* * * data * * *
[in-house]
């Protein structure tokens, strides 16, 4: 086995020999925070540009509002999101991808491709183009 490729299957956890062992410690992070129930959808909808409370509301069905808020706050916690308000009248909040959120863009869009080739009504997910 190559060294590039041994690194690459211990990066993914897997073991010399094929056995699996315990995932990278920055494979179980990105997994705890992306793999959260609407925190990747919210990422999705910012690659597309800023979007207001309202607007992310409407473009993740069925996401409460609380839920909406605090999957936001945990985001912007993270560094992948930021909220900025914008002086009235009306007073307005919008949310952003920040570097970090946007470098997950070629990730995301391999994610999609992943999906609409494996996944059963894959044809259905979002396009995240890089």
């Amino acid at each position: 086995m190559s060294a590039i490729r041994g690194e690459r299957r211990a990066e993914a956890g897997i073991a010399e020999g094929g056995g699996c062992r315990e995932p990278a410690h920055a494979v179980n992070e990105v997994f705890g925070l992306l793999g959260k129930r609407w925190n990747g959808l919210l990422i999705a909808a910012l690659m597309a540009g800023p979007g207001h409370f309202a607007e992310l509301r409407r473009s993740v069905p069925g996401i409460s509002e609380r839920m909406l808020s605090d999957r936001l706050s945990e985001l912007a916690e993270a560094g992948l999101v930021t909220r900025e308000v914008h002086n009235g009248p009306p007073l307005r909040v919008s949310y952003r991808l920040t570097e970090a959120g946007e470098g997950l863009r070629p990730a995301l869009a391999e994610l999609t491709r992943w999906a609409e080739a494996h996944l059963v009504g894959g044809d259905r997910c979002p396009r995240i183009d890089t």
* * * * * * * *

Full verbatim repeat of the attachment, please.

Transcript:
[in-house]
């Protein structure tokens, strides 16, 4: 086995020999925070540009509002999101991808491709183009 490729299957956890062992410690992070129930959808909808409370509301069905808020706050916690308000009248909040959120863009869009080739009504997910 190559060294590039041994690194690459211990990066993914897997073991010399094929056995699996315990995932990278920055494979179980990105997994705890992306793999959260609407925190990747919210990422999705910012690659597309800023979007207001309202607007992310409407473009993740069925996401409460609380839920909406605090999957936001945990985001912007993270560094992948930021909220900025914008002086009235009306007073307005919008949310952003920040570097970090946007470098997950070629990730995301391999994610999609992943999906609409494996996944059963894959044809259905979002396009995240890089």
């Amino acid at each position: 086995m190559s060294a590039i490729r041994g690194e690459r299957r211990a990066e993914a956890g897997i073991a010399e020999g094929g056995g699996c062992r315990e995932p990278a410690h920055a494979v179980n992070e990105v997994f705890g925070l992306l793999g959260k129930r609407w925190n990747g959808l919210l990422i999705a909808a910012l690659m597309a540009g800023p979007g207001h409370f309202a607007e992310l509301r409407r473009s993740v069905p069925g996401i409460s509002e609380r839920m909406l808020s605090d999957r936001l706050s945990e985001l912007a916690e993270a560094g992948l999101v930021t909220r900025e308000v914008h002086n009235g009248p009306p007073l307005r909040v919008s949310y952003r991808l920040t570097e970090a959120g946007e470098g997950l863009r070629p990730a995301l869009a391999e994610l999609t491709r992943w999906a609409e080739a494996h996944l059963v009504g894959g044809d259905r997910c979002p396009r995240i183009d890089t």